CS564 - Brain Theory and Artificial Intelligence University of Southern California

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CS564 - Brain Theory and Artificial Intelligence University of Southern California

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CS564 - Brain Theory and Artificial Intelligence University of Southern California Lecture 14. Systems Concepts Reading Assignment: TMB2 Section 3.1

CS564 - Brain Theory and Artificial Intelligence University of Southern California

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- Lecture 14. Systems Concepts
- Reading Assignment:
- TMB2 Section 3.1
- Note: To prepare for Lecture 15 make sure that you have mastered the basic ideas on eigenvectors and eigenvalues that are briefly reviewed in TMB2 Section 3.1.

- The set of inputs
- The set ofoutputs
- (These involve a choice by the modeler)
- The set ofstates: those internal variables of the system — which may or may not also be output variables — which determine the relationship between input and output.
- state = the system's "internal residue of the past"
- Thestate-transition function: how the state will change when the system is provided with inputs.
- Theoutput function: what output the system will yield with a given input when in a given state.

- Formally, we describe an automaton by the sets X, Y and Q of inputs, outputs and states, respectively, together with the
- next-state functiond: Q x X Q and the
- output functionb: Q Y.
- If the automaton in state q receives input x,
- next state will be d(q, x)
- next output will be b(q).

- We distinguish between
- a system characterized by aninternalstructure or process, &
- a system characterized by anexternal pattern of behavior
- X*: the set ofstrings of inputs(input sequences)
- wx:following string w by the input x
- Extend d to a map d*: Q x X* Q such that
- d*(q, w) is the state obtained on starting in state q and reading in input string w.
- q ———————————wx ——————d*(q, wx)
- q ———— w —————d*(q, w) — x d( d*(q, w), x)
- If M is started in state q and fed input sequence w,
- it will emit a sequence of outputs whose last element
- Mq(w) is just b(d*(q, w)).

- It is thus straightforward to go from an internal description to the corresponding external description.
- The reverse process is a special case of theidentification problem. (. (See TMB Sec. 3.4.)
- For an introduction to the formal theory, see Section 3.2 of Brains, Machines and Mathematics, Second Edition.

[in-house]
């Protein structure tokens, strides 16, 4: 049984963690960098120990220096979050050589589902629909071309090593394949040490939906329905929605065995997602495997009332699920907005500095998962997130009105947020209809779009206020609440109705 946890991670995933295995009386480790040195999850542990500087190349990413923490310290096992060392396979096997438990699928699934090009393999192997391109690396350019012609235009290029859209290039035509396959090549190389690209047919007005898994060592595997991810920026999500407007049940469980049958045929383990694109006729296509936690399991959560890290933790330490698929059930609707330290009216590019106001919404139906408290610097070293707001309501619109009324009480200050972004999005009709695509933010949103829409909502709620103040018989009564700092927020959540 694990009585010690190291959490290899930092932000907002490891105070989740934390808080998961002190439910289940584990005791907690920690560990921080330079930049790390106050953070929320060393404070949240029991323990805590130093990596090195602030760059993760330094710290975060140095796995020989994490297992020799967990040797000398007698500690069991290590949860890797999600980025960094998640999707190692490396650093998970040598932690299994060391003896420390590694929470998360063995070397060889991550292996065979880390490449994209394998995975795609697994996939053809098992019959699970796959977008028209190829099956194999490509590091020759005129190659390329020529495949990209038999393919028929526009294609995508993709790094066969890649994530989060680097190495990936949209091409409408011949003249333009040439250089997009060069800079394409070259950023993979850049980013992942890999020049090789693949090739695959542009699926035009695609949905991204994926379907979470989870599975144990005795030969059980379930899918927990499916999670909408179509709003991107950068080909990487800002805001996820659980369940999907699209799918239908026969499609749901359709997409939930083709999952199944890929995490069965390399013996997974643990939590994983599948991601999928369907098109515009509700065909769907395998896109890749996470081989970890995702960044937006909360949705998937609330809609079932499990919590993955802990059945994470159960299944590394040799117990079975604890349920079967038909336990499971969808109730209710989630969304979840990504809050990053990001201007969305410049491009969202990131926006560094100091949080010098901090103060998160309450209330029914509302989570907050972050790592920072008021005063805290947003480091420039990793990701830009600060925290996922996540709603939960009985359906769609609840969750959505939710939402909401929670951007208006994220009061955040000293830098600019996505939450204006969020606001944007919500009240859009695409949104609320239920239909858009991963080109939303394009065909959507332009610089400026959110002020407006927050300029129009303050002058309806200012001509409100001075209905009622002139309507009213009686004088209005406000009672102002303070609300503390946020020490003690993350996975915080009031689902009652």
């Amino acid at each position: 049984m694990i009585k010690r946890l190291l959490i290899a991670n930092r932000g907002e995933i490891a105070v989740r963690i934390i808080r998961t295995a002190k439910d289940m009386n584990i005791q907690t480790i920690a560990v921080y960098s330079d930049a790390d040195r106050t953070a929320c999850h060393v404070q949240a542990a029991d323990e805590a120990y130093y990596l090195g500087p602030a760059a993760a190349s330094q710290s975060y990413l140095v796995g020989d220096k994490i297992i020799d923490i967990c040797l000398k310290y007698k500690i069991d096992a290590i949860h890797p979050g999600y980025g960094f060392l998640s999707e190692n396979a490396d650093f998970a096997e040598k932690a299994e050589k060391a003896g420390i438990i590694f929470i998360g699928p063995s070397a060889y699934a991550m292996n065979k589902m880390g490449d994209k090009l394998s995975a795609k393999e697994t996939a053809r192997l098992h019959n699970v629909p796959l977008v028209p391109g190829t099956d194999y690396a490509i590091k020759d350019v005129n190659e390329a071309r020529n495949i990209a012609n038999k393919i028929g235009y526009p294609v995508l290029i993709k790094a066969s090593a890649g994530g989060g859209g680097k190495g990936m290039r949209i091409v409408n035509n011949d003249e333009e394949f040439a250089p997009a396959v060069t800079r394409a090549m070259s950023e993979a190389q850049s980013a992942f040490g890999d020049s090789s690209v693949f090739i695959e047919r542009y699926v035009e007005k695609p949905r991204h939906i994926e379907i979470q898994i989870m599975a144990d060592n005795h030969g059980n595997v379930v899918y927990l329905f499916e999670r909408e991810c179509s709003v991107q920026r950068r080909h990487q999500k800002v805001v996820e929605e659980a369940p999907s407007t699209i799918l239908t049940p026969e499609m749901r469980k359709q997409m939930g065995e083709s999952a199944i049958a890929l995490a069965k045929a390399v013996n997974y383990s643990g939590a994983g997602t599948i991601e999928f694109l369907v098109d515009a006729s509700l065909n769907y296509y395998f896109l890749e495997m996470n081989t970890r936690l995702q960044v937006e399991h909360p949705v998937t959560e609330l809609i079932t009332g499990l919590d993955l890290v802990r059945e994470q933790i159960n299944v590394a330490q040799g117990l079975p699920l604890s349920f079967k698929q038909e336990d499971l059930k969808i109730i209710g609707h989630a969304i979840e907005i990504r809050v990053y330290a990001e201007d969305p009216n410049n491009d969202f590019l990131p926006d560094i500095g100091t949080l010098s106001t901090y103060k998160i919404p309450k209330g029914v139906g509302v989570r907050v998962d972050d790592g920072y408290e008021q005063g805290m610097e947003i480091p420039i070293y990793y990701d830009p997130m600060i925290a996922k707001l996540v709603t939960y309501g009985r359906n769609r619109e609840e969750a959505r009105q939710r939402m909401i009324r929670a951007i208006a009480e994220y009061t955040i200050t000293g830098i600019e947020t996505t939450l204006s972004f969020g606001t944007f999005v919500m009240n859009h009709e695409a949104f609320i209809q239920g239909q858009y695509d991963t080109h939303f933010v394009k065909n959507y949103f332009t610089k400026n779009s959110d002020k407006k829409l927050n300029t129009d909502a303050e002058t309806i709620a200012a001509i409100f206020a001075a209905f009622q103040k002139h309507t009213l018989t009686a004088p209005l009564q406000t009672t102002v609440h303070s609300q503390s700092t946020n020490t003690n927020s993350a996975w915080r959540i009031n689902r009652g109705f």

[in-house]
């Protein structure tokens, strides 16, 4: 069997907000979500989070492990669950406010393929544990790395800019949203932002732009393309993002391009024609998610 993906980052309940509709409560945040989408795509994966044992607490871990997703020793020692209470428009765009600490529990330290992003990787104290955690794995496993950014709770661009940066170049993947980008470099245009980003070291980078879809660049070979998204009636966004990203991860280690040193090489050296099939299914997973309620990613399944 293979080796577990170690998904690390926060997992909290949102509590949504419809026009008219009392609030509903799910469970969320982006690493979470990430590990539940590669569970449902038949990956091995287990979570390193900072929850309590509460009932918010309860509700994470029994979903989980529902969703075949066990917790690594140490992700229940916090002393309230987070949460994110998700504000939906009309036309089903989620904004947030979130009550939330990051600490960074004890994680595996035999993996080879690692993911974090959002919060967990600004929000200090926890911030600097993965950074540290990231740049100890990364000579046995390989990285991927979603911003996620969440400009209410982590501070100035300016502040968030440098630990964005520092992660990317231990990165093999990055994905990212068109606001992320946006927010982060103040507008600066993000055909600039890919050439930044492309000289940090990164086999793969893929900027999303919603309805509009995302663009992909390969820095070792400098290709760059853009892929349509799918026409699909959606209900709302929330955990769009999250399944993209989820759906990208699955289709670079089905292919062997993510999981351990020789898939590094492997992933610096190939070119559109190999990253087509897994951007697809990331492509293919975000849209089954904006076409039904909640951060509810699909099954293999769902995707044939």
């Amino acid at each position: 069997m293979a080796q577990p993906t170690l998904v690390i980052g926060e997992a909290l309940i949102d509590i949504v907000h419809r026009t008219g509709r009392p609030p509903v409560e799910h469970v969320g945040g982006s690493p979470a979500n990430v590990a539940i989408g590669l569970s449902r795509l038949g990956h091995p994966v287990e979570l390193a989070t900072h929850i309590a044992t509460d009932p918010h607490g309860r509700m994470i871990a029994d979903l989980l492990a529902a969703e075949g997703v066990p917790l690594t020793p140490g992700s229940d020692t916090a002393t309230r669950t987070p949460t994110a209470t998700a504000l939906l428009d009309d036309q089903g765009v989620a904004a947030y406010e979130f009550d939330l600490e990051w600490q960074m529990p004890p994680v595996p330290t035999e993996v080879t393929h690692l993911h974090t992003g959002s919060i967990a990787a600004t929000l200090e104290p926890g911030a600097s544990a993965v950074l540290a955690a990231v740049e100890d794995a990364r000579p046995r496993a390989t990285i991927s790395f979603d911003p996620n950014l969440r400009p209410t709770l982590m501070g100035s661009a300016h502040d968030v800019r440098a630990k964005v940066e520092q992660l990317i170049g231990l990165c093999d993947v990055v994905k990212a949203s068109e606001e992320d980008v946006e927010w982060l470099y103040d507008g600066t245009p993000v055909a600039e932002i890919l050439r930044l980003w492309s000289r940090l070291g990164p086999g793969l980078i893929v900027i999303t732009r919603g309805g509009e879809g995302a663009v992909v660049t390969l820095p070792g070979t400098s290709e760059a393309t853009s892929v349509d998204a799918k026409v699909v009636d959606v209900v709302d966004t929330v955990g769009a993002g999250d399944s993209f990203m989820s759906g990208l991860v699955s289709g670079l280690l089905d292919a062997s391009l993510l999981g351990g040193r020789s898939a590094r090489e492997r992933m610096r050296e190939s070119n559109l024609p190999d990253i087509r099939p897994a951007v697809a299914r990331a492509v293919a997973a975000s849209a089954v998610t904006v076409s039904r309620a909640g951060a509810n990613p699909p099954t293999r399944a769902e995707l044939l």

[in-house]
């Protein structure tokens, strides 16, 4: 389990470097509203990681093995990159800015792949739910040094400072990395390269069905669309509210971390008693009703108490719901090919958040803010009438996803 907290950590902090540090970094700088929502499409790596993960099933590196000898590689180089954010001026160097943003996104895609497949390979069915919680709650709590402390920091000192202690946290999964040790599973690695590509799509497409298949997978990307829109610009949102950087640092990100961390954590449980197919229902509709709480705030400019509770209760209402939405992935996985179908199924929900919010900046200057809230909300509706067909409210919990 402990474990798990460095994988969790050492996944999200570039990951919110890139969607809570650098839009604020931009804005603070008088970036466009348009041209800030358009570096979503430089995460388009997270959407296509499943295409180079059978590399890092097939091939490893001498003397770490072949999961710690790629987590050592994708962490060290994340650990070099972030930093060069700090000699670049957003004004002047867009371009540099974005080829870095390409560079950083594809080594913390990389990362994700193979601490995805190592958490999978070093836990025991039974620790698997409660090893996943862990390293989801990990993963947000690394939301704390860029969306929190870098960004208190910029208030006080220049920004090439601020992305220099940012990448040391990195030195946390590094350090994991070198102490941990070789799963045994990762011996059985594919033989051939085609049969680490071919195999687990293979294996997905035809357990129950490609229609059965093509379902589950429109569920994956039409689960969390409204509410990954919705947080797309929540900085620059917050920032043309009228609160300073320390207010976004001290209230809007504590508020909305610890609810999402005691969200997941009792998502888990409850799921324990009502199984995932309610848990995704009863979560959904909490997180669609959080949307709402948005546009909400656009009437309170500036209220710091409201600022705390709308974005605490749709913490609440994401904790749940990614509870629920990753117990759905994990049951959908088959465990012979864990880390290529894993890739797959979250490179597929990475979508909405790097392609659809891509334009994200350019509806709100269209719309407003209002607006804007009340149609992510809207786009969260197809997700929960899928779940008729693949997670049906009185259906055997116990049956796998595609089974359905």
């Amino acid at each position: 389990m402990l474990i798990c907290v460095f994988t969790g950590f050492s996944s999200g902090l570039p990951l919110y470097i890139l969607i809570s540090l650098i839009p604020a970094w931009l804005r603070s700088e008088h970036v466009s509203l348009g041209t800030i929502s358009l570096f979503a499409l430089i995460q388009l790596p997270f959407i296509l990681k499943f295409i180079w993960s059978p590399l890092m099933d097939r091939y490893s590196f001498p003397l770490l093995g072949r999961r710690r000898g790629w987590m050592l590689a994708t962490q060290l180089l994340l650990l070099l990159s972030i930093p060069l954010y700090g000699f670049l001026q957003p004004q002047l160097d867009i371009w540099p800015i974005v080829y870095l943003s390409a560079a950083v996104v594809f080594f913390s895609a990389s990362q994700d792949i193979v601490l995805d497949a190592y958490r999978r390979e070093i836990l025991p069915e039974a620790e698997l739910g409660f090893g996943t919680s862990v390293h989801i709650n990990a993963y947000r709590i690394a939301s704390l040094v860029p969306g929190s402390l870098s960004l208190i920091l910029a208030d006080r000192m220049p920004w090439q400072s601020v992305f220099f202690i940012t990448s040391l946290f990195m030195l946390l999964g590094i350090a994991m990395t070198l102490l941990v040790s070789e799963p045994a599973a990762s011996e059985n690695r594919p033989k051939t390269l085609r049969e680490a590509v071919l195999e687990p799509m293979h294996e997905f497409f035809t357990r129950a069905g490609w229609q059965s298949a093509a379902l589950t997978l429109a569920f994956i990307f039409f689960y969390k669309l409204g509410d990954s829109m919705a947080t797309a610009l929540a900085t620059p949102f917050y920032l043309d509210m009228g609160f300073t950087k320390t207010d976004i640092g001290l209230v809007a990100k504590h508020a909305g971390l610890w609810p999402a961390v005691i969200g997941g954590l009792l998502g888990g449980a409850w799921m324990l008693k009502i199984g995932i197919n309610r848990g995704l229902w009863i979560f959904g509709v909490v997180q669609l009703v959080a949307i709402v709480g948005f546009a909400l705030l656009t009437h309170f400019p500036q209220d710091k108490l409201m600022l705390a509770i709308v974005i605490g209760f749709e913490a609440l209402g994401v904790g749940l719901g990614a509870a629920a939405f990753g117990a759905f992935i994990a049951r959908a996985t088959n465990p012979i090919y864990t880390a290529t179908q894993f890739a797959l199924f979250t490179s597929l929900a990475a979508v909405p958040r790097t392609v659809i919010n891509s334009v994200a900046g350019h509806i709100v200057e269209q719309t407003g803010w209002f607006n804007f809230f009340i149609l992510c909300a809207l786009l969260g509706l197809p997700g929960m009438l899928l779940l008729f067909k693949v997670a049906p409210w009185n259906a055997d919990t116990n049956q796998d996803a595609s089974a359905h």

- Exact computation of the minimal automaton consistent with noise-free input-output data.

- Newton's mechanicsdescribes the behavior of a system on a continuous time scale.
- Rather than use the present state and input to predict the next state,
- the present state and input determine
- the rate at which the state changes.
- Newton's third law says that theforce Fapplied to the system equals themass mtimes theacceleration a.
- F = ma
- Position x(t)
- Velocity v(t)=
- Acceleration a(t)= x

- According to Newton's laws, the state of the system is given by the position and velocity of the particles of the system.
- We now use
- u(t) for the input = force; and
- y(t) (equals x(t)) for the output = position.
- Note: In general, input, output, and state are more general than in the following, simple example.

- With only one particle, the state is the 2-dimensional vector
- q(t) =
- Then
- yielding the single vector equation
- The output is given by
- y(t) = x(t) =
- The point of the exercise: Think of the state vector as a single point in a multi-dimensional space.

- This is an example of a Linear System:
- = A q + B u
- y = C q
- where the state q, input u, and output y arevectors(not necessarily 2-dimensional) and A, B, and C arelinear operators(i.e., can be represented asmatrices).
- Generally a physical systemcan be expressed by
- State Change: q(t) = f(q(t), u(t))
- Output: y(t) = g(q(t))
- where f and g are general (i.e., possibly nonlinear) functions
- For a network of leaky integrator neurons:
- thestate mi(t)= arrays of membrane potentials of neurons,
- theoutputM(t) = s(mi(t))= the firing rates of output neurons,
- obtained by selecting the corresponding membrane potentials and passing them through the appropriatesigmoid functions.

- 1. The state vector comes to rest, i.e. the unit activations stop changing. This is called afixed point. For given input data, the region of initial states which settles into a fixed point is called itsbasin of attraction.
- 2. The state vector settles into a periodic motion, called alimit cycle.

For all recurrent networks of interest (i.e., neural networks comprised of leaky integrator neurons, and containing loops), giveninitial state and fixed input, there are just three possibilities for the asymptotic state:

- 3.Strange attractorsdescribe such complex paths through the state space that, although the system is deterministic, a path which approaches the strange attractor gives every appearance of being random.
- Two copies of the system which initially have nearly identical states will grow more and more dissimilar as time passes.
- Such a trajectory has become the accepted mathematical model ofchaos,and is used to describe a number of physical phenomena such as the onset of turbulence in weather.

- The study of stability of an equilibrium is concerned with the issue of whether or not a system will return to the equilibrium in the face of slight disturbances:
- A is anunstable equilibrium
- B is aneutral equilibrium
- C is astable equilibrium, sincesmalldisplacements will tend to disappear over time.
- Note: in a nonlinear system, a large displacement can move the ball from thebasin of attractionof one equilibrium to another.

What’s missing in this Scheme?

“Cortex”

“Spinal Cord”

This long latency reflex was noted by Navas and Stark.

Reminder: To prepare for next lecture’s treatment of a mathematical model of the mass-spring muscle model, review the basic theory of eigenvectors and eigenvalues.